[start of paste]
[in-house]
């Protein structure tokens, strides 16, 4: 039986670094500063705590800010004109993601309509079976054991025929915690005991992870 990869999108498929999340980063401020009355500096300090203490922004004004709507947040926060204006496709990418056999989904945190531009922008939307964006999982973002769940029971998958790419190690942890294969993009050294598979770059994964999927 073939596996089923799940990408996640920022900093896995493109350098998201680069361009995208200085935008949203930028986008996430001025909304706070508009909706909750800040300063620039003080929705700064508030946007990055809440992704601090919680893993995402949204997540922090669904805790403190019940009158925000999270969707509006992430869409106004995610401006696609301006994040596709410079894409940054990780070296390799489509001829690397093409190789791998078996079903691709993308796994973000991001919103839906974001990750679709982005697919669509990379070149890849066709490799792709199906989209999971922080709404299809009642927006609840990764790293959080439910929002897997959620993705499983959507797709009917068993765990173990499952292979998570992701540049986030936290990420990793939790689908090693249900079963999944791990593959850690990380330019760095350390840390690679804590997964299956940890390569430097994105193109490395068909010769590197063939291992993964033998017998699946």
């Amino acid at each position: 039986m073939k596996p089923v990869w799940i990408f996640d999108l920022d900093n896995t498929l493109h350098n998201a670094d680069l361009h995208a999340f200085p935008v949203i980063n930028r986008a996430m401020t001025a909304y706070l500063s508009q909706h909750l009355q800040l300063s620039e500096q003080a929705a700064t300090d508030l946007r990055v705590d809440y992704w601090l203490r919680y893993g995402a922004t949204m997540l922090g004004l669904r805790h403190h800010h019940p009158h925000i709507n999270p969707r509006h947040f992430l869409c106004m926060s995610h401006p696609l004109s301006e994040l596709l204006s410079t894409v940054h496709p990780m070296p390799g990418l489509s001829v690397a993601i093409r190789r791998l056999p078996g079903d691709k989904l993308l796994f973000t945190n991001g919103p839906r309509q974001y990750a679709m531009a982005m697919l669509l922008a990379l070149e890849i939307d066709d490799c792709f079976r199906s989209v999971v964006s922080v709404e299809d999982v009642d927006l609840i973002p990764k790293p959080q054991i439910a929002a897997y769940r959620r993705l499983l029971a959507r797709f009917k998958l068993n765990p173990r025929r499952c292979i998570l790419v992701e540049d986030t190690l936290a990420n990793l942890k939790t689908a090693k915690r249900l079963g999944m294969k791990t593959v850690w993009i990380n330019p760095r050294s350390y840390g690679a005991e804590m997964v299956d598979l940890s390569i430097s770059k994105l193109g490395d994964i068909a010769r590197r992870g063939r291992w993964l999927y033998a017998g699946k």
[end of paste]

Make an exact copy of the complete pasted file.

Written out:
[in-house]
């Protein structure tokens, strides 16, 4: 039986670094500063705590800010004109993601309509079976054991025929915690005991992870 990869999108498929999340980063401020009355500096300090203490922004004004709507947040926060204006496709990418056999989904945190531009922008939307964006999982973002769940029971998958790419190690942890294969993009050294598979770059994964999927 073939596996089923799940990408996640920022900093896995493109350098998201680069361009995208200085935008949203930028986008996430001025909304706070508009909706909750800040300063620039003080929705700064508030946007990055809440992704601090919680893993995402949204997540922090669904805790403190019940009158925000999270969707509006992430869409106004995610401006696609301006994040596709410079894409940054990780070296390799489509001829690397093409190789791998078996079903691709993308796994973000991001919103839906974001990750679709982005697919669509990379070149890849066709490799792709199906989209999971922080709404299809009642927006609840990764790293959080439910929002897997959620993705499983959507797709009917068993765990173990499952292979998570992701540049986030936290990420990793939790689908090693249900079963999944791990593959850690990380330019760095350390840390690679804590997964299956940890390569430097994105193109490395068909010769590197063939291992993964033998017998699946």
């Amino acid at each position: 039986m073939k596996p089923v990869w799940i990408f996640d999108l920022d900093n896995t498929l493109h350098n998201a670094d680069l361009h995208a999340f200085p935008v949203i980063n930028r986008a996430m401020t001025a909304y706070l500063s508009q909706h909750l009355q800040l300063s620039e500096q003080a929705a700064t300090d508030l946007r990055v705590d809440y992704w601090l203490r919680y893993g995402a922004t949204m997540l922090g004004l669904r805790h403190h800010h019940p009158h925000i709507n999270p969707r509006h947040f992430l869409c106004m926060s995610h401006p696609l004109s301006e994040l596709l204006s410079t894409v940054h496709p990780m070296p390799g990418l489509s001829v690397a993601i093409r190789r791998l056999p078996g079903d691709k989904l993308l796994f973000t945190n991001g919103p839906r309509q974001y990750a679709m531009a982005m697919l669509l922008a990379l070149e890849i939307d066709d490799c792709f079976r199906s989209v999971v964006s922080v709404e299809d999982v009642d927006l609840i973002p990764k790293p959080q054991i439910a929002a897997y769940r959620r993705l499983l029971a959507r797709f009917k998958l068993n765990p173990r025929r499952c292979i998570l790419v992701e540049d986030t190690l936290a990420n990793l942890k939790t689908a090693k915690r249900l079963g999944m294969k791990t593959v850690w993009i990380n330019p760095r050294s350390y840390g690679a005991e804590m997964v299956d598979l940890s390569i430097s770059k994105l193109g490395d994964i068909a010769r590197r992870g063939r291992w993964l999927y033998a017998g699946k």